Note-taking and organization

Two popular choices for note-taking named by our students were Notion and the standard Notes app by Apple.

“I use Notion because it’s free and allows you to create a section-like breakdown with specific tasks related to each section. You can also easily keep track of your progress on each task and see which task needs to get done yet,” says Johnson Oje, a first-year Bachelor’s student in Information Security.

Susan Dzhiakkhvo, a first-year PhD student at ITMO’s ChemBio Cluster, adds that Notion can come in handy for taking notes and gathering content for your future scientific publications. However, he also uses the more classic Microsoft Word and Google Docs for his reports and drafts. Nataly Tapia, a student in ITMO’s Foundation Program, praises Notion, too, for its versatility and the opportunity to customize it for any purpose.

While Apple’s Notes is a less sophisticated tool, it still allows you to quickly jot down your thoughts or organize your notes in an easy-to-navigate way. Hang Ly, a student of ITMO’s Foundation Program, tends to use color-coding to differentiate between subjects as she takes notes on her phone, while Johnson Oje also adds that this app is quite useful for taking quick notes. 

Keeping track of time

Among the apps our students use for time management, Google Calendar stands out the most. Some, like Sameed Ali, use it to keep track of their class schedules, while others, like Susan Dzhiakkhvo, use it mainly for reminders. 

Like many organization enthusiasts, members of ITMO.Family love using the Pomodoro method. Hang Ly says she will typically stick to the 25/5 ratio, spending 25 minutes studying and then taking a 5-minute break to unwind. Vishnu Sarraf, an aspiring ITMO student who also shared his tips in the comment section of our Telegram post, uses Flow (available only on Apple devices) to practice this technique. 

“The pomodoro method helps me to manage my time efficiently, while building focus and a habit of finishing my tasks without procrastination. I would recommend starting with 25-minute working intervals and then steadily increasing them,” he says.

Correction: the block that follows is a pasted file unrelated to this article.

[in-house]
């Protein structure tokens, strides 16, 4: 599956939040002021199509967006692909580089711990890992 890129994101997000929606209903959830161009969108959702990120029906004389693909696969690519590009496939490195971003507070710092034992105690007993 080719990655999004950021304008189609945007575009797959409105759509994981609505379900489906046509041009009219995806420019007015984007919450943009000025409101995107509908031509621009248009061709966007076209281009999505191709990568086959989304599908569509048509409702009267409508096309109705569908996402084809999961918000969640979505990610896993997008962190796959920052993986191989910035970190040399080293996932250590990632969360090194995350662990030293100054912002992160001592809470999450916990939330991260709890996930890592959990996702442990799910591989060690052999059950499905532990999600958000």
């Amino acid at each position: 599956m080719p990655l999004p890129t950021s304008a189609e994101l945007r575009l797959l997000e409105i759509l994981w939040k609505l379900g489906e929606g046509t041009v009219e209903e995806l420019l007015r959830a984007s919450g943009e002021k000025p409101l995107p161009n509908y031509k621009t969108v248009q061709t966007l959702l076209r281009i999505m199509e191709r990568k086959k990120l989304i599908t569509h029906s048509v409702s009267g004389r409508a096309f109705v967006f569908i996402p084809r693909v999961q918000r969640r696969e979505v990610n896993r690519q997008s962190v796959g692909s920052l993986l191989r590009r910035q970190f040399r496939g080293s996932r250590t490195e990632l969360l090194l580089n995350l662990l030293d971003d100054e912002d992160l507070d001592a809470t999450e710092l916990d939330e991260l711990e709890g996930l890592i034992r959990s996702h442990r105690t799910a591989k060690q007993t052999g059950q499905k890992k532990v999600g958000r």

Overcoming the language barrier

It goes without saying that most, if not all, of our international students will have to find themselves in a new language environment and deal with at least some content and paperwork in Russian. That’s where Yandex Translate saves the day. 

“This app is helpful for international students like me when we need to understand documents and notices in Russian. Though I'm in the English-taught program, it's necessary to understand Russian language in day-to-day life!” shares Huiyao Dong, a first-year PhD student in Information Security.

Peter Simwanza, a second-year Bachelor’s student in Electrical Engineering, seconds this opinion: 

“Yandex Translate is a lifesaver, an all-rounder for all courses. It makes studying in Russian, and life in Russia generally, easier. It has some cool functions like real-time translating and offline translating, just to mention a few.”

Handy apps for specific tasks

Among the responses we’ve received, our students also shared more specialized apps that they use in their daily activities. 

For instance, Susan Dzhiakkhvo, mentions Mendeley as the app he uses to manage references for his scientific articles. You can read more tips on organizing your references in our earlier article

Students, who often have to deal with math and calculations, turn to apps that help them along the way. 

“I use PhotoMath and Symbolab, which are basically calculators. They can help you learn certain topics in math, solve certain equations just from a picture you take of them, even when they are handwritten. With these apps, you don’t just get the answer, but can also see the process behind it,” shares Peter Simwanza.

Credit: Dhru J on Unsplash

Credit: Dhru J on Unsplash

Vo Minh Thien Long, a final-year student at the Faculty of Software Engineering and Computer Systems, speaks highly of Wolfram Alpha that he relied on especially in his first years at ITMO.

“It is a computational knowledge engine for computing answers, and is a strong tool to support us in mathematics and physics, however we could also use it to find answers from other science subjects like chemistry. As a senior student, I highly recommend everyone use it. It not only gives us the answer, but also the step-by-step solution.”

Finally, if you are looking for additional courses, Huiyao Dong recommends Stepik

“It is the online education app I used the most, I took several courses in computer science there even before coming to Russia. The courses there are of good quality and free. I took the Data Structure course, where all topics are explained fully with a simple but useful website, and also the course AI in Medicine.”

For more stories about the experiences of international students at ITMO, follow this tag.